Monday, April 13, 2015
The Class of '69 Tomodachi Spring Tour just returned from Japan about a week ago. But before going any further about it, we have to say that it was awesome! Sugoi!
The group was centered around '69 classmates and their
spouses/friends for a 12-day experience visiting different locations
in Japan while chasing the sakura blooming during this time of the
Including Bobby Chinen, our tour conductor and a McKinley '69
grad, our group was made of 20 gals and 15 guys. 24 of the 35 are
'69 grads from Roosevelt, McKinley, Kalani, and Kaimuki. That
made up 69% of the group! Howzdat for coincidence? The rest of
our traveling partners were made up of graduates from other years
from the same four schools and also from Farrington,
Kamehameha, Mid-Pac, Waipahu, and even Hatsukaichi High
School in Hiroshima.
For about one-third of us, this was their first trip to Japan. We had mentioned early on, that even for the veteran Japan travelers, this tour would be a special one and a truly memorable experience because it would be shared with friends traveling together. The Japanese term “Tomodachi” translated means “friend.” Taking the essence of the word friend, mixed with our spirit of Aloha, and the magic of the Class of '69, the result can only be something special. And it was.
Everyone enjoyed the company of their traveling companions. Many took
this opportunity have fun with their old friends, spend quality time with
their significant others, and establish a special relationship with their
new “Tomodachi” during our travels.
I could give you a blow-by-blow account of what we did as a group
each day but everything is a blur to me (must come with the age,
although this excuse could not be used with this group). I cannot
remember what came first or when we did what. The only constant
thing that was done at almost every place we visited was SHOPPING.
There were some of us who just cruised through the store looking for
some omiyage to take home, then there were those who came with a
list of what they needed to buy, and
finally there were the professionals,
commonly referred to on our trip as the “Whoppa Shoppas.” We had all
levels. Most of the guys served as excellent “mules.”
For a little excitement on our trip, we had someone realize that he forget his
bag at a pachinko parlor on the morning we were leaving for Kyoto. But after
he successfully tracked it down to a restaurant, he caught up with us in
Kyoto. On the same day a cellphone was inadvertently left at the Fushimi
Inari Shrine while SHOPPING. That was also successfully recovered the
next day. Then there was a jacket left at one of our hotels. It was discovered
by the hotel and shipped ahead for us. If there was anything else lost or
forgotten, no one brought it up.
Bobby Imoto takes you along on a tour to Japan with Class of '69 alumni from Roosevelt, Kalani, Kaimuki and McKinley High Schools.
Tomodachi Spring Tour
A true review of our adventure is really difficult to put into words or even pictures. It was definitely one of those “you had to be there” experiences. The Tomodachi Tour was a customized one that afforded us opportunities to do special things that are normally not included in packaged tour, like Shinkansen (bullet train) ride, train rides, Himiko ferry cruise down the Sumida River, and most of all, have a tour conductor who was not only part of the '69 group, but was able to make every day fun, informative, entertaining, and special … even with all the SHOPPING. He was also able to personally address all of our car sick, sore body, headaches, and other physical ailment complaints during the trip. Ask Harold, Lorenne, Myra, Lani, and others about their “treatments.”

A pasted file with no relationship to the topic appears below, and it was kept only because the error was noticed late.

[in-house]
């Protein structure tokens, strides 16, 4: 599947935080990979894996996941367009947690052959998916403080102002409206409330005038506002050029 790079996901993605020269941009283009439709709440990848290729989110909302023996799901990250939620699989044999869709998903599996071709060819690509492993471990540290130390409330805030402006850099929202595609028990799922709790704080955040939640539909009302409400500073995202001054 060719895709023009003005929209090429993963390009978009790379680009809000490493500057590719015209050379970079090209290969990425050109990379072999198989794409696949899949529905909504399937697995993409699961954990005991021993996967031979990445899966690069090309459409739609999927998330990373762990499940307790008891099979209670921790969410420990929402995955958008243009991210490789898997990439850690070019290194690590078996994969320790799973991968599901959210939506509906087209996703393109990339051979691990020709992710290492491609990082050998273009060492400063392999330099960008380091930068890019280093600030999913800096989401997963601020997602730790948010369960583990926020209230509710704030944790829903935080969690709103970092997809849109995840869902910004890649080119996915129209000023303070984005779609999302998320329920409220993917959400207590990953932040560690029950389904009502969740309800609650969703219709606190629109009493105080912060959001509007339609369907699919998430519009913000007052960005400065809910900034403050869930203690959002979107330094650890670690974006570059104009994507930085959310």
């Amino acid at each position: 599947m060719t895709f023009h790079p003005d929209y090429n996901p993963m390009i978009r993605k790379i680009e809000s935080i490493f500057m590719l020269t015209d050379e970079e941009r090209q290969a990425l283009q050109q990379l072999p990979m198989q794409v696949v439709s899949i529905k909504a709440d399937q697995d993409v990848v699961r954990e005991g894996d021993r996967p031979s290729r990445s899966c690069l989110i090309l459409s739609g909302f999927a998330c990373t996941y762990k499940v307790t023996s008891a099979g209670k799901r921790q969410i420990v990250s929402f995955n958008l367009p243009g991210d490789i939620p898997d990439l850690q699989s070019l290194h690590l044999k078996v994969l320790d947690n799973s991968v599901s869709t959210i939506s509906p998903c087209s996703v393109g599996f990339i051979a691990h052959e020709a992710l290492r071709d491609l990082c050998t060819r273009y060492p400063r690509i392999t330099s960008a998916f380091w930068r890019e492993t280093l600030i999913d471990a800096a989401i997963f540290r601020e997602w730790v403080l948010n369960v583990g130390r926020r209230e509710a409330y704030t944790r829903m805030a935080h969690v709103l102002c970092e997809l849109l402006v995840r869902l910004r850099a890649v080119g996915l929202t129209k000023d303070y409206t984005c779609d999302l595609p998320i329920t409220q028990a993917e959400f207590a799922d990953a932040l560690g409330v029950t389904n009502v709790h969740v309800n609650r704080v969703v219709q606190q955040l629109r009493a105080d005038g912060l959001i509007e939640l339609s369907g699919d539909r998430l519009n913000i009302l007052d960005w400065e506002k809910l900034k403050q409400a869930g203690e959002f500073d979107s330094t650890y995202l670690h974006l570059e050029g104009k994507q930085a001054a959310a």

Jya Matta Ne (Until next time)
Chris n Robert
On the bus to Tokyo, we were undecided on visiting Mount Fuji because of cloud cover but decided to give it a try. Using his Jedi powers, Bobby was able to clear the clouds so that when we arrived at Lake Kawaguchi, we had a totally unobstructed view of Fuji san.
For even some of our veteran Japan travelers, it was the first time with such an awesome view. This was another magical moment for the Tomodachi group and a good thing for us because up to that point, the closest thing we had to Fuji san was Harold.
Our stay at the Se No Umi Ryokan (a spa in Inatori) was definitely one of our highlights. They pulled all the stops to make it a special night for us. From having geishas to serve, sing, and dance, to the special mochi pounding ceremony to start things off, and the special treat of giant maguro heads just for us (The eye ball was great!), we had a fabulous feast.
At an all you can eat strawberry farm, we were like locust working their way through a field. If you think that finishing off 35 to 40 of those plump strawberries is a feat, you should talk to Jamie who took the honors with over 70 eaten by the time she got to the end.
I guess it helps if you really love strawberries. She bought a container of some giant ones at our next stop along the way. Yes, more SHOPPING there. The few empty seats in the bus were now filled.
We even celebrated Veda's 39th birthday, again, with a cake with candles and Happy Birthday sung by everyone. And yes, they also did SHOPPING here. Everyone looked fabulous in their yukatas and jackets.
Once in Tokyo, the real SHOPPING commenced. Now they traveled with special shopping bags and kept the “mules” close by.
The group did their damage at Ameya Yokocho, Tsukiji Market, Kappa-Bashi, Nakamise shopping mall in Asakusa, before turning their attention to the Diver Mall and Aqua City, near our hotel.
Although we were supposed to be chasing the sakura, in Kyoto they were not ready for us. Most of the trees during our three days there were still in only the bud stage with little or no blossoms. But on our last night there … magic. From almost nothing on one day, to full bloom the next morning. That was an awesome sight.